Sunday, October 24, 2021

Balkan green activists join forces in fight to save rivers

Must read

imageCommodities7 minutes ago (Jul 03, 2021 12:01PM ET)

(C) Reuters. Environmentalists from across the Balkans hold a press conference after a meeting in Sarajevo, Bosnia and Herzegovina July 3, 2021. REUTERS/Dado Ruvic


By Daria Sito-Sucic

SARAJEVO (Reuters) – Activists from more than 20 environmental organisations in the Balkans joined forces in Bosnia’s capital on Saturday to campaign against hydroelectric dams in the region.

Representatives from green groups in Bosnia, Croatia, Kosovo, Montenegro and Serbia formed an association with the motto “Let’s Defend the Balkan Rivers” to pressure their respective lawmakers to ban dams.

There has been a boom in the construction of mini hydropower plants throughout the Western Balkans over the past decade or so, helped by government subsidies for renewable energy projects and guaranteed contracts to buy the electricity produced.

“The whole Balkans has been under attack,” said Robert Oroz, whose organisation has been fighting to stop the Zeljeznica River in central Bosnia being dammed for four years.

As the activists gathered by a river in Sarajevo, however, dozens of angry protesters who said they were employed by companies making parts for hydropower plants tried to disrupt a news conference to announce the new green association.

“This movement in the Balkans is unique in Europe,” said Anes Podic from the Sarajevo-based Eko Akcija. “If it was not for the activists, all our rivers would have long been set in concrete.”

Environmental activists are slowly becoming a respectable force in a region where no green political party has yet been registered. European Union member Croatia is leading the way, where the new mayor of Zagreb is a long-time green activist.

In Serbia, some environmental organisations have formed alliances and are preparing to run in local elections next year.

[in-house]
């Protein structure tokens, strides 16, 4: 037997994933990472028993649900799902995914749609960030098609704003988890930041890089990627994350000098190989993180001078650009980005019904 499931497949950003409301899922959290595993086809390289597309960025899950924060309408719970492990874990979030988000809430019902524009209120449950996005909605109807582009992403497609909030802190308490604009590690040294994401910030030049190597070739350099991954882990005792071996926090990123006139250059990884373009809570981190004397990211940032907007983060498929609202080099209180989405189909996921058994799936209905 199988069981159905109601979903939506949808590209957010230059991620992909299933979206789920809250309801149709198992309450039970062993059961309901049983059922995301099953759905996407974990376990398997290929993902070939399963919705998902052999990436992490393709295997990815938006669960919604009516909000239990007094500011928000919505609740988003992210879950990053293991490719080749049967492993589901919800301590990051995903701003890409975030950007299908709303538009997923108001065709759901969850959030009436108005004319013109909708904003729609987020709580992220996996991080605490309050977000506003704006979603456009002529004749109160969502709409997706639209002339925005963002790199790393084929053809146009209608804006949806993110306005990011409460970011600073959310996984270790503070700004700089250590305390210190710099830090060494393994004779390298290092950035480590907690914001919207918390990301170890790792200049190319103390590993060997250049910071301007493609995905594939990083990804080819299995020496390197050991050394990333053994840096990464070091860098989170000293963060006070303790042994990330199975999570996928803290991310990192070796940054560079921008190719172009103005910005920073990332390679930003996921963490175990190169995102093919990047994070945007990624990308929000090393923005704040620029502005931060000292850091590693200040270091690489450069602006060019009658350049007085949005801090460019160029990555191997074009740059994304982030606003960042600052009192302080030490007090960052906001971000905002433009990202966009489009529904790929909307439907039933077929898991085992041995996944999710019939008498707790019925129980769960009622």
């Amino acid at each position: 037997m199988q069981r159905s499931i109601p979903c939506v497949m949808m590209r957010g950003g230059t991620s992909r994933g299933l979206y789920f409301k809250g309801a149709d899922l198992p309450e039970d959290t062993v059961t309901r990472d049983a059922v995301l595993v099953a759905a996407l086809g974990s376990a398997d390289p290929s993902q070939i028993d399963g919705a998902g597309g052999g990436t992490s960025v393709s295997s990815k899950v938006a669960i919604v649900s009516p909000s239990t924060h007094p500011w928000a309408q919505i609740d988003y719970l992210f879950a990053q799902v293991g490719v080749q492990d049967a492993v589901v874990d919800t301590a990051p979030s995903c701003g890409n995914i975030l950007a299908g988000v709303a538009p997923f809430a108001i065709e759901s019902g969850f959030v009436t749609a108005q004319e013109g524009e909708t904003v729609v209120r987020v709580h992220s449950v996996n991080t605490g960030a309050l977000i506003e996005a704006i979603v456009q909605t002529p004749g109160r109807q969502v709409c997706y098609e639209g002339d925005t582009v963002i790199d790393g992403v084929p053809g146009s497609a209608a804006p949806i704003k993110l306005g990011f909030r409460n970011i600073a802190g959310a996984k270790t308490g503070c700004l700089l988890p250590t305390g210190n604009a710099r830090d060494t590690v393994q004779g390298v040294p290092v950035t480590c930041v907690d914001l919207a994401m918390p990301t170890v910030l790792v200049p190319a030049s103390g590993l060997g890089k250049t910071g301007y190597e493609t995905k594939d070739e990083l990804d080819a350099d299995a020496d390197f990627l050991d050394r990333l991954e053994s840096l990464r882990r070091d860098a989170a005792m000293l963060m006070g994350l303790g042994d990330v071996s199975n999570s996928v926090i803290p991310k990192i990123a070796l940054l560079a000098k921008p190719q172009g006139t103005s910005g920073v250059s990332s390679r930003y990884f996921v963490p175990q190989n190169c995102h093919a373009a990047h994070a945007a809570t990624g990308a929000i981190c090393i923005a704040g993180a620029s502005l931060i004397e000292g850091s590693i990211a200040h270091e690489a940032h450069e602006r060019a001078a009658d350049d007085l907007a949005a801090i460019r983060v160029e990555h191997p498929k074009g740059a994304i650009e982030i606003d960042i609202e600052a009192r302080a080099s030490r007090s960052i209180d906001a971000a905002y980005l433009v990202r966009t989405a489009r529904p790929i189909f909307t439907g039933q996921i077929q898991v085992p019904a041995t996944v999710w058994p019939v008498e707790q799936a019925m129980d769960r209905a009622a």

“Simply, the people have gathered around something which is not dividing them,” said Serbian environmental activist Aleksandar Jovanovic Cuta.

“The protection of nature is the only topic which makes sense to the people after 30 years of hopelessness,” he said, referring to the period following the Balkan wars in the 1990s.

Balkan green activists join forces in fight to save rivers

Disclaimer: Fusion Media would like to remind you that the data contained in this website is not necessarily real-time nor accurate. All CFDs (stocks, indexes, futures) and Forex prices are not provided by exchanges but rather by market makers, and so prices may not be accurate and may differ from the actual market price, meaning prices are indicative and not appropriate for trading purposes. Therefore Fusion Media doesn`t bear any responsibility for any trading losses you might incur as a result of using this data.

Fusion Media or anyone involved with Fusion Media will not accept any liability for loss or damage as a result of reliance on the information including data, quotes, charts and buy/sell signals contained within this website. Please be fully informed regarding the risks and costs associated with trading the financial markets, it is one of the riskiest investment forms possible.

Latest article